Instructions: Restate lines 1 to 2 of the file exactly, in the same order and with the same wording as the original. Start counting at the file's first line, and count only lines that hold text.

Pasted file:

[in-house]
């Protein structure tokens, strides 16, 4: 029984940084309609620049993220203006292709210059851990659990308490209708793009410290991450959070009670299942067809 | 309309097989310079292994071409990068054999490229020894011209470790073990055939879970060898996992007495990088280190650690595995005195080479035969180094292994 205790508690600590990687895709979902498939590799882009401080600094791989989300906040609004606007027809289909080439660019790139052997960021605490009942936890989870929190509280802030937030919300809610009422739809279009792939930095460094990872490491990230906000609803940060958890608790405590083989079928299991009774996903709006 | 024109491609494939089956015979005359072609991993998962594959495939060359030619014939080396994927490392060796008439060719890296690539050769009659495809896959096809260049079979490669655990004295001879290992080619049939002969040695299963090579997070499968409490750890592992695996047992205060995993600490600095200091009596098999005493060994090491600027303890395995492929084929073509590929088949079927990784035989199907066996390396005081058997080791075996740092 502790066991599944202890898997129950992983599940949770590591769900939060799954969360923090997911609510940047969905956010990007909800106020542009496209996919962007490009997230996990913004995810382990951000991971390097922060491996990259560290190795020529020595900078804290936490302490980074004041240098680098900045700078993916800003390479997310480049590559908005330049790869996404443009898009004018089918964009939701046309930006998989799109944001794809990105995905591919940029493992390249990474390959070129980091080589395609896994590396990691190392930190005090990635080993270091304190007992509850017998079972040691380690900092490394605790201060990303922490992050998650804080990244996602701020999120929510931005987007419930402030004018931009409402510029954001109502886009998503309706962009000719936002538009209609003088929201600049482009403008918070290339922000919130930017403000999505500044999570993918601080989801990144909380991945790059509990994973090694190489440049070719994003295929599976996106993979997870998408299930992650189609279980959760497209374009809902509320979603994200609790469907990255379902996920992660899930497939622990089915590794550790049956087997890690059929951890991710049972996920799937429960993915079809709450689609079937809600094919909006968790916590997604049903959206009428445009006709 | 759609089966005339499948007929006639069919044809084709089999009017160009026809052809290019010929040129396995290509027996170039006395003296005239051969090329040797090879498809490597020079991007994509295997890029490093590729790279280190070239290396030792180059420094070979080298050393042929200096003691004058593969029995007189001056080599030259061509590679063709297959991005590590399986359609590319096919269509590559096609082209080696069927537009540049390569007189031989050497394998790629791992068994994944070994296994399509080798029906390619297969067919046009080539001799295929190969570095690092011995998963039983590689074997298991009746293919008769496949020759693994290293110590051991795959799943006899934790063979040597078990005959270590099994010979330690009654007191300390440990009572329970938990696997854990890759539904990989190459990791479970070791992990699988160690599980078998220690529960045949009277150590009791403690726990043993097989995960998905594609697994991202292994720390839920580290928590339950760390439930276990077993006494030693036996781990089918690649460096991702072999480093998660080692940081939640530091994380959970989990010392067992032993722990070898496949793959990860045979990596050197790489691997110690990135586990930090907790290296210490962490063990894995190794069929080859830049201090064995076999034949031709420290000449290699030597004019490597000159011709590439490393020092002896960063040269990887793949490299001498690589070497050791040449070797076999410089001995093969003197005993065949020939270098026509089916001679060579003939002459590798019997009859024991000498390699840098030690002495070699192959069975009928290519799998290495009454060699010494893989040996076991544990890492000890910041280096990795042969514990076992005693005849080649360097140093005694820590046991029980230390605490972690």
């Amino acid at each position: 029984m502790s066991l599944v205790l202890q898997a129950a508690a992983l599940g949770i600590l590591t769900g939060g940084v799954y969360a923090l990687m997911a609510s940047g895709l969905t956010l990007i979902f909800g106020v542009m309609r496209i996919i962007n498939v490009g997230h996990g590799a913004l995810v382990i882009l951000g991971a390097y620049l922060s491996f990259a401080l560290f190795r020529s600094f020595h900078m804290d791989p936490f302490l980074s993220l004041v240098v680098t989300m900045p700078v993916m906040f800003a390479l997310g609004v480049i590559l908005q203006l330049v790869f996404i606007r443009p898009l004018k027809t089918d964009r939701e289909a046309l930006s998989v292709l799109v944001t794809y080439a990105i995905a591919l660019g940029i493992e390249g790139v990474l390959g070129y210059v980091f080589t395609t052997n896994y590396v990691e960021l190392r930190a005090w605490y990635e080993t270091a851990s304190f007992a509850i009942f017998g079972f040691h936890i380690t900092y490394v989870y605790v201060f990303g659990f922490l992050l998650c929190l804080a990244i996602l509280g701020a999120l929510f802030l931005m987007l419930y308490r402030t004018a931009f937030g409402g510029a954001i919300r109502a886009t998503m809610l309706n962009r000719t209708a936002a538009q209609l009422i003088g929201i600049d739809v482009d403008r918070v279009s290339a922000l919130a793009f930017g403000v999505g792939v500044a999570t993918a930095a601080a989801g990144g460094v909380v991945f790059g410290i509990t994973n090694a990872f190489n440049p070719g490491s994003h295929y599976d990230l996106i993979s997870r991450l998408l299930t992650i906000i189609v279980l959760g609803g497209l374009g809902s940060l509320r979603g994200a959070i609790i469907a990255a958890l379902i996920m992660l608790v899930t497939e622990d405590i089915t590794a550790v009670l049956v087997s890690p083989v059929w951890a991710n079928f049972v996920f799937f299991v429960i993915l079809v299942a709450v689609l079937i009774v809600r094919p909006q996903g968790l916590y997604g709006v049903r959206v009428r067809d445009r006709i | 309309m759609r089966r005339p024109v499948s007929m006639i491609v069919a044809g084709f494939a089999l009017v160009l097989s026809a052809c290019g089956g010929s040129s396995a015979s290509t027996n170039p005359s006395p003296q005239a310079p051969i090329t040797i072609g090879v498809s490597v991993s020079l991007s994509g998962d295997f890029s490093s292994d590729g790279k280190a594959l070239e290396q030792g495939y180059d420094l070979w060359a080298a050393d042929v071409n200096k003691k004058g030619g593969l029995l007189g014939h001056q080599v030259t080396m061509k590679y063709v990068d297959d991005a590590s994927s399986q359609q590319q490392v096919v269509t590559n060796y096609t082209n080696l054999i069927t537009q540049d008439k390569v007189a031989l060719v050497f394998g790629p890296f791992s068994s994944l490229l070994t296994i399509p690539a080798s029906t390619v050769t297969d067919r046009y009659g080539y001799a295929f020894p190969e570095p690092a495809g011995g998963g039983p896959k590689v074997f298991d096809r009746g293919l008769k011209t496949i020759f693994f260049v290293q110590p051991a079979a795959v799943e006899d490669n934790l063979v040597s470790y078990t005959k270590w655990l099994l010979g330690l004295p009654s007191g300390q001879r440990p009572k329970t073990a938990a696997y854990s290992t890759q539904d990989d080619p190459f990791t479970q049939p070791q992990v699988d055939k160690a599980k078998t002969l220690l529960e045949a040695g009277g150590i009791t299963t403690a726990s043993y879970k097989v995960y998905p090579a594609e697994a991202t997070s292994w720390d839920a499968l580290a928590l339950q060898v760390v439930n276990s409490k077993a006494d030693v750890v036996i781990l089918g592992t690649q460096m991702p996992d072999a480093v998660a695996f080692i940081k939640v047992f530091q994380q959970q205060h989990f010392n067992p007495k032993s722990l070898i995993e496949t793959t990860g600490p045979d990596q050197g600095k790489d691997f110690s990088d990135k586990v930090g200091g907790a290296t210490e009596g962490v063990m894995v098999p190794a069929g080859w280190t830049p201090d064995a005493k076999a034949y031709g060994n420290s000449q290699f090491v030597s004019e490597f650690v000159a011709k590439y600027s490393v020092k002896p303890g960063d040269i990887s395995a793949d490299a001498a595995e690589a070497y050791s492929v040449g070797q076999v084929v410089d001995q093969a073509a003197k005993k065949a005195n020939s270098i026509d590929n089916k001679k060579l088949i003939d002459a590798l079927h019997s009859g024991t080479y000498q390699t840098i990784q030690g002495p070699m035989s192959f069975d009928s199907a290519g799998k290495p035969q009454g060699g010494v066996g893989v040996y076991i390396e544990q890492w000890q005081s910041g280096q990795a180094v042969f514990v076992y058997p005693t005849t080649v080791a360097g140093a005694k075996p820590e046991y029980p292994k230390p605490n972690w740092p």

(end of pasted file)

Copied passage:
[in-house]
């Protein structure tokens, strides 16, 4: 029984940084309609620049993220203006292709210059851990659990308490209708793009410290991450959070009670299942067809 | 309309097989310079292994071409990068054999490229020894011209470790073990055939879970060898996992007495990088280190650690595995005195080479035969180094292994 205790508690600590990687895709979902498939590799882009401080600094791989989300906040609004606007027809289909080439660019790139052997960021605490009942936890989870929190509280802030937030919300809610009422739809279009792939930095460094990872490491990230906000609803940060958890608790405590083989079928299991009774996903709006 | 024109491609494939089956015979005359072609991993998962594959495939060359030619014939080396994927490392060796008439060719890296690539050769009659495809896959096809260049079979490669655990004295001879290992080619049939002969040695299963090579997070499968409490750890592992695996047992205060995993600490600095200091009596098999005493060994090491600027303890395995492929084929073509590929088949079927990784035989199907066996390396005081058997080791075996740092 502790066991599944202890898997129950992983599940949770590591769900939060799954969360923090997911609510940047969905956010990007909800106020542009496209996919962007490009997230996990913004995810382990951000991971390097922060491996990259560290190795020529020595900078804290936490302490980074004041240098680098900045700078993916800003390479997310480049590559908005330049790869996404443009898009004018089918964009939701046309930006998989799109944001794809990105995905591919940029493992390249990474390959070129980091080589395609896994590396990691190392930190005090990635080993270091304190007992509850017998079972040691380690900092490394605790201060990303922490992050998650804080990244996602701020999120929510931005987007419930402030004018931009409402510029954001109502886009998503309706962009000719936002538009209609003088929201600049482009403008918070290339922000919130930017403000999505500044999570993918601080989801990144909380991945790059509990994973090694190489440049070719994003295929599976996106993979997870998408299930992650189609279980959760497209374009809902509320979603994200609790469907990255379902996920992660899930497939622990089915590794550790049956087997890690059929951890991710049972996920799937429960993915079809709450689609079937809600094919909006968790916590997604049903959206009428445009006709 | 759609089966005339499948007929006639069919044809084709089999009017160009026809052809290019010929040129396995290509027996170039006395003296005239051969090329040797090879498809490597020079991007994509295997890029490093590729790279280190070239290396030792180059420094070979080298050393042929200096003691004058593969029995007189001056080599030259061509590679063709297959991005590590399986359609590319096919269509590559096609082209080696069927537009540049390569007189031989050497394998790629791992068994994944070994296994399509080798029906390619297969067919046009080539001799295929190969570095690092011995998963039983590689074997298991009746293919008769496949020759693994290293110590051991795959799943006899934790063979040597078990005959270590099994010979330690009654007191300390440990009572329970938990696997854990890759539904990989190459990791479970070791992990699988160690599980078998220690529960045949009277150590009791403690726990043993097989995960998905594609697994991202292994720390839920580290928590339950760390439930276990077993006494030693036996781990089918690649460096991702072999480093998660080692940081939640530091994380959970989990010392067992032993722990070898496949793959990860045979990596050197790489691997110690990135586990930090907790290296210490962490063990894995190794069929080859830049201090064995076999034949031709420290000449290699030597004019490597000159011709590439490393020092002896960063040269990887793949490299001498690589070497050791040449070797076999410089001995093969003197005993065949020939270098026509089916001679060579003939002459590798019997009859024991000498390699840098030690002495070699192959069975009928290519799998290495009454060699010494893989040996076991544990890492000890910041280096990795042969514990076992005693005849080649360097140093005694820590046991029980230390605490972690």